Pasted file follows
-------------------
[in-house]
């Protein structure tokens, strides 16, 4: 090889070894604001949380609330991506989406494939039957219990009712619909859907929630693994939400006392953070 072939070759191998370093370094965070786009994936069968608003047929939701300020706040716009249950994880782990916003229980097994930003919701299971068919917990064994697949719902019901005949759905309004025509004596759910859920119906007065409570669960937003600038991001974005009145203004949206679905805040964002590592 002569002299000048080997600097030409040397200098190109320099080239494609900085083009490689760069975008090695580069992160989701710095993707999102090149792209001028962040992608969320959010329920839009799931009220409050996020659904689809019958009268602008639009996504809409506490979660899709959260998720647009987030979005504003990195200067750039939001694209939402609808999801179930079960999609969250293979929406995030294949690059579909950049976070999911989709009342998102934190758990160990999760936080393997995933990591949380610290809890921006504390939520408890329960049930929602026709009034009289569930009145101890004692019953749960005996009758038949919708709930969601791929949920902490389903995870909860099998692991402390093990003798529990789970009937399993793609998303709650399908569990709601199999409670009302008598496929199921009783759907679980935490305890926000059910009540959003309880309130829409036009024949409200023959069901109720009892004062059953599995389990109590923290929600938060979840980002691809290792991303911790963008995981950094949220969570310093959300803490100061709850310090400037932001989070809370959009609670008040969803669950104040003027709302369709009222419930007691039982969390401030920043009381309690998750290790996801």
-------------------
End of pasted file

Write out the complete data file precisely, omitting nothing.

[in-house]
């Protein structure tokens, strides 16, 4: 090889070894604001949380609330991506989406494939039957219990009712619909859907929630693994939400006392953070 072939070759191998370093370094965070786009994936069968608003047929939701300020706040716009249950994880782990916003229980097994930003919701299971068919917990064994697949719902019901005949759905309004025509004596759910859920119906007065409570669960937003600038991001974005009145203004949206679905805040964002590592 002569002299000048080997600097030409040397200098190109320099080239494609900085083009490689760069975008090695580069992160989701710095993707999102090149792209001028962040992608969320959010329920839009799931009220409050996020659904689809019958009268602008639009996504809409506490979660899709959260998720647009987030979005504003990195200067750039939001694209939402609808999801179930079960999609969250293979929406995030294949690059579909950049976070999911989709009342998102934190758990160990999760936080393997995933990591949380610290809890921006504390939520408890329960049930929602026709009034009289569930009145101890004692019953749960005996009758038949919708709930969601791929949920902490389903995870909860099998692991402390093990003798529990789970009937399993793609998303709650399908569990709601199999409670009302008598496929199921009783759907679980935490305890926000059910009540959003309880309130829409036009024949409200023959069901109720009892004062059953599995389990109590923290929600938060979840980002691809290792991303911790963008995981950094949220969570310093959300803490100061709850310090400037932001989070809370959009609670008040969803669950104040003027709302369709009222419930007691039982969390401030920043009381309690998750290790996801």